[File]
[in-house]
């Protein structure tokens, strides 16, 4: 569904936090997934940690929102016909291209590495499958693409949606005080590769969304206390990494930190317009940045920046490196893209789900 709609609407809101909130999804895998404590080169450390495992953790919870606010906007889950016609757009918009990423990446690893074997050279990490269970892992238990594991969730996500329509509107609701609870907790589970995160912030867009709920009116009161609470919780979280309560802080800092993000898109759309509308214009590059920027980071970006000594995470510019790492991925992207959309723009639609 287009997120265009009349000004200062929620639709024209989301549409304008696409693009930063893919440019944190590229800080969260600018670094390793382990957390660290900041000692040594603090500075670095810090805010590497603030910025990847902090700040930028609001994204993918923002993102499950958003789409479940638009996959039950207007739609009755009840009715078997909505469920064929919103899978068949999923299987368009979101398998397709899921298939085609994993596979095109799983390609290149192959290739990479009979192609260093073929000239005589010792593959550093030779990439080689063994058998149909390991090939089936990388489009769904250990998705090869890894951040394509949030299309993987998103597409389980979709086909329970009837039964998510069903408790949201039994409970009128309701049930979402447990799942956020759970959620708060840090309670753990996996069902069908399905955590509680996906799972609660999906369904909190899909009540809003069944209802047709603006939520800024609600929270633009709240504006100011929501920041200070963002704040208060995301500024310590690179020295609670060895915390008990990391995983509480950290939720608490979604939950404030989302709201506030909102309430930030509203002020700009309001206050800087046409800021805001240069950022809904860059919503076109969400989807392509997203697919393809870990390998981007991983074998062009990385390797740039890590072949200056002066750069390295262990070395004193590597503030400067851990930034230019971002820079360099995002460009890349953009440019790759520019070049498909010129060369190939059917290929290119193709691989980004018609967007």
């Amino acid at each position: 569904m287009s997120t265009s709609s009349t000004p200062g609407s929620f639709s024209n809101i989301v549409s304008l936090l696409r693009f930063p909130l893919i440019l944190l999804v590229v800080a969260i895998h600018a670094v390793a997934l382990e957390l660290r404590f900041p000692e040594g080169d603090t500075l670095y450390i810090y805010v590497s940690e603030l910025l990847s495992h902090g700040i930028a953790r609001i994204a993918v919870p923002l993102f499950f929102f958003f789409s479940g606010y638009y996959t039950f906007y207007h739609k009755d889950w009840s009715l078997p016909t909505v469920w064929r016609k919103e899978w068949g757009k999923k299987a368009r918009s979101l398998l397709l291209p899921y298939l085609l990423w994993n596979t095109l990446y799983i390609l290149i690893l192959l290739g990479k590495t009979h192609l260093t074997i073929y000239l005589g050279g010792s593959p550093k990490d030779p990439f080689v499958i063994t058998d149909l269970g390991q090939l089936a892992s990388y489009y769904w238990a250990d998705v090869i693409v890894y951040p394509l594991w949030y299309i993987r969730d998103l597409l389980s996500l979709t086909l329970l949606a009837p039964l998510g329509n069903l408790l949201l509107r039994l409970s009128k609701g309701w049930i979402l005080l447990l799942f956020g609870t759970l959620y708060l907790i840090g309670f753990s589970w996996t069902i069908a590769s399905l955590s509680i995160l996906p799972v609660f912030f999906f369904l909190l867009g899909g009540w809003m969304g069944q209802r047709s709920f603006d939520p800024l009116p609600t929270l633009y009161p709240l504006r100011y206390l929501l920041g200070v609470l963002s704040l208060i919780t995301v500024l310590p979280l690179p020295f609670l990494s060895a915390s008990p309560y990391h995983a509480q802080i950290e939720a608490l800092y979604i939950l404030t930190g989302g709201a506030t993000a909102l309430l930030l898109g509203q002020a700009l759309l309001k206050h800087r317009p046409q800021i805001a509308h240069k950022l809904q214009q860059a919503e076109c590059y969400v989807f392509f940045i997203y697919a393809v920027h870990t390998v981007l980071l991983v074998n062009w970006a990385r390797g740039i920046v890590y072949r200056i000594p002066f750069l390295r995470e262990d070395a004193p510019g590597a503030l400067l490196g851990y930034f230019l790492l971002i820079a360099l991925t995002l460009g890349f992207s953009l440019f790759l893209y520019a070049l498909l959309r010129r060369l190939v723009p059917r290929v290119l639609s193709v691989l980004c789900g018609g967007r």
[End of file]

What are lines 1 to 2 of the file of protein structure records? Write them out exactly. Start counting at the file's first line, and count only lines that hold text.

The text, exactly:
[in-house]
């Protein structure tokens, strides 16, 4: 569904936090997934940690929102016909291209590495499958693409949606005080590769969304206390990494930190317009940045920046490196893209789900 709609609407809101909130999804895998404590080169450390495992953790919870606010906007889950016609757009918009990423990446690893074997050279990490269970892992238990594991969730996500329509509107609701609870907790589970995160912030867009709920009116009161609470919780979280309560802080800092993000898109759309509308214009590059920027980071970006000594995470510019790492991925992207959309723009639609 287009997120265009009349000004200062929620639709024209989301549409304008696409693009930063893919440019944190590229800080969260600018670094390793382990957390660290900041000692040594603090500075670095810090805010590497603030910025990847902090700040930028609001994204993918923002993102499950958003789409479940638009996959039950207007739609009755009840009715078997909505469920064929919103899978068949999923299987368009979101398998397709899921298939085609994993596979095109799983390609290149192959290739990479009979192609260093073929000239005589010792593959550093030779990439080689063994058998149909390991090939089936990388489009769904250990998705090869890894951040394509949030299309993987998103597409389980979709086909329970009837039964998510069903408790949201039994409970009128309701049930979402447990799942956020759970959620708060840090309670753990996996069902069908399905955590509680996906799972609660999906369904909190899909009540809003069944209802047709603006939520800024609600929270633009709240504006100011929501920041200070963002704040208060995301500024310590690179020295609670060895915390008990990391995983509480950290939720608490979604939950404030989302709201506030909102309430930030509203002020700009309001206050800087046409800021805001240069950022809904860059919503076109969400989807392509997203697919393809870990390998981007991983074998062009990385390797740039890590072949200056002066750069390295262990070395004193590597503030400067851990930034230019971002820079360099995002460009890349953009440019790759520019070049498909010129060369190939059917290929290119193709691989980004018609967007």